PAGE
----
The major issue in issue in this case between Brady and his companion Boblit who had both been involved in a murder case is due process of trial. The landmark US Supreme Court case was retried solely on the purpose of certain evidence being withheld by the prosecution during the initial trial (Brady v. Maryland, 1963). The defense attorneys identified that this was clearly a case of violating the Fourth Amendment right where due process was not accurately followed by the prosecuting attorneys. As a result, the attorneys believed that the initial verdict of capital punishment against the petitioner was unjust and should therefore be remanded. The conviction of the petitioner would however be affirmed by the Supreme Court.
Facts of Case
The crime in question is a murder case that was committed when the two defendants Brady and Boblit were robbing the deceased party. In this case, the two were arrested and during questioning Boblit had admitted to having been the one to commit the murder by himself. The two were tried separately as defendants of the murder case. As the robbery that led to murder was conducted in Maryland, they were tried under the laws of Maryland (Brady v. Maryland, 1963). Punishment for murder in Maryland is either life imprisonment or death. The jury has the power to restrict this punishment only to life but must clearly indicate that the defendant will not receive capital punishment. The members of the jury through the state constitution are considered to be the judges of law as per Article XV Section 5.
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The courts of Maryland had prosecuted Brady and Boblit on the charges of murder. When Brady was taken to the stand, he admitted on oath that he was involved in the murder but did not take part in the execution of the deceased. Boblit was the one who had done the actual killing. It was here that it was found that the prosecution had contrived the conviction of Brady by failing to provide the statement by which Boblit had confessed to committing the murder (Brady v. Maryland, 1963). This is despite the petitioner’s counsel asking to examine extrajudicial statements by Boblit. This is where the prosecution failed to present the confession statement by Boblit. It is evident that this caused the jury to convict the two of murder in the first degree and capital punishment as the verdict.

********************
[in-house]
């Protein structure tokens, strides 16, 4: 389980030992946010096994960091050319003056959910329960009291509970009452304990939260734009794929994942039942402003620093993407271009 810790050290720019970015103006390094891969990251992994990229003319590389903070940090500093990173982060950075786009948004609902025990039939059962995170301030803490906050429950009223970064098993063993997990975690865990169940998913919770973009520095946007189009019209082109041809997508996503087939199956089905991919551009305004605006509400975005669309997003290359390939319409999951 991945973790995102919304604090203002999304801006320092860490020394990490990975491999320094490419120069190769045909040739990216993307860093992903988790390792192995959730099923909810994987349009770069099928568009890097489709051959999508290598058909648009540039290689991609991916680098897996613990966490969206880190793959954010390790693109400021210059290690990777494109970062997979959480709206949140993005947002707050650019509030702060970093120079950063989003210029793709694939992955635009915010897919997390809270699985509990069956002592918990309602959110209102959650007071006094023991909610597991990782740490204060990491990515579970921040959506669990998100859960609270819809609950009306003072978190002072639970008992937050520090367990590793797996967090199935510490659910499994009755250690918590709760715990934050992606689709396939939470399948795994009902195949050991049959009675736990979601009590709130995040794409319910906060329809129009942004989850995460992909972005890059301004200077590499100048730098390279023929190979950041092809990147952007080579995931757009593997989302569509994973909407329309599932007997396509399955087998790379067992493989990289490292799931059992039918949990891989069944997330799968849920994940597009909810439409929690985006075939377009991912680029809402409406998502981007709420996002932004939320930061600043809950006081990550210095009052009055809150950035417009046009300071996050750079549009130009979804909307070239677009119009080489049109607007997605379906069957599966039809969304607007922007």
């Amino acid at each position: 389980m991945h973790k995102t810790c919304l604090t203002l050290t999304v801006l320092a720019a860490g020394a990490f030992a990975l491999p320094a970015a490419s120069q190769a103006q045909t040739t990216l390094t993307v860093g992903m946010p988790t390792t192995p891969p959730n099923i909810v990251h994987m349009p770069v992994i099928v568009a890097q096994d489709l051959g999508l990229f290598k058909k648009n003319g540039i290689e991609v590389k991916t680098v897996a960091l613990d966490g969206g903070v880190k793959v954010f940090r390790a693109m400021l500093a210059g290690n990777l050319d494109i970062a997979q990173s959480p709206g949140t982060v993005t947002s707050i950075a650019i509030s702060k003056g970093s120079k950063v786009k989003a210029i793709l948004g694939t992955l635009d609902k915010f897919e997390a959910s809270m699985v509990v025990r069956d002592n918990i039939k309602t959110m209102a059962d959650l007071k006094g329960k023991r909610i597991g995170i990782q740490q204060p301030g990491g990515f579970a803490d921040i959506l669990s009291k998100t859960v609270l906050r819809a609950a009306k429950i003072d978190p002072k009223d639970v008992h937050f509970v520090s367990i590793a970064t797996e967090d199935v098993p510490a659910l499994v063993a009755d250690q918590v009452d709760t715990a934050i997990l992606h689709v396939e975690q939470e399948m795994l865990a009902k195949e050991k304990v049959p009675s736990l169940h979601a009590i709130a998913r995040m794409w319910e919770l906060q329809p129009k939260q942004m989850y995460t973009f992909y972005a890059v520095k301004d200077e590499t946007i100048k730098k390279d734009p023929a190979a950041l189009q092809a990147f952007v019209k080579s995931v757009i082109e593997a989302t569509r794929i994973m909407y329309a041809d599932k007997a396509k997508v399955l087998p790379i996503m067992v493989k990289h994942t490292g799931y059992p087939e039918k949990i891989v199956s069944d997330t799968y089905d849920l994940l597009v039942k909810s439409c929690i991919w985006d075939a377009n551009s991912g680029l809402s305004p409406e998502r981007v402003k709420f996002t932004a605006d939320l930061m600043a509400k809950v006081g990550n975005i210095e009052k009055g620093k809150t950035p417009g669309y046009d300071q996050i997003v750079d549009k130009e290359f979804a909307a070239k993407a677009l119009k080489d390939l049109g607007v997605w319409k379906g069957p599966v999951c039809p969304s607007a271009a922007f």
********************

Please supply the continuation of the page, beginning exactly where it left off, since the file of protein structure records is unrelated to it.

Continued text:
Court Decision and Reasoning
According to the petitioner’s counsel, the withheld document did not come to their notice until Brady was convicted and sentenced and his conviction had been affirmed. The petitioner sought for a new trial based on the new evidence that the prosecution had suppressed. The appeal was motion was dismissed by the Court of Appeal without prejudice. The exculpatory or impeaching evidence was determined as the case of the petitioner where the information that was material to guilt or innocence or to the punishment of the defendant (Brady v. Maryland, 1963). According to the Supreme Court, the state laws of Maryland do not identify the withheld evidence as exculpated hence the level of punishment given to the defendant would remain the same.
Opinion and Reasoning
The decision by the Supreme Court to affirm the Court of Appeals ruling is seen as correct as it seeks to make a ruling under the laws of the state of Maryland. Through these laws the jury serves as the judges in a criminal case. The withholding of the evidence by the prosecution was noted an action that could not change the verdict that the jury had provided to the defendant. Therefore, the only thing that may have significantly changed is the verdict of the jury in significantly lifting the capital punishment conviction against Brady.
Brady v. Maryland, 373 U.S. 83 (1963) Retrieved from https://supreme.justia.com/cases/federal/us/373/83/case.html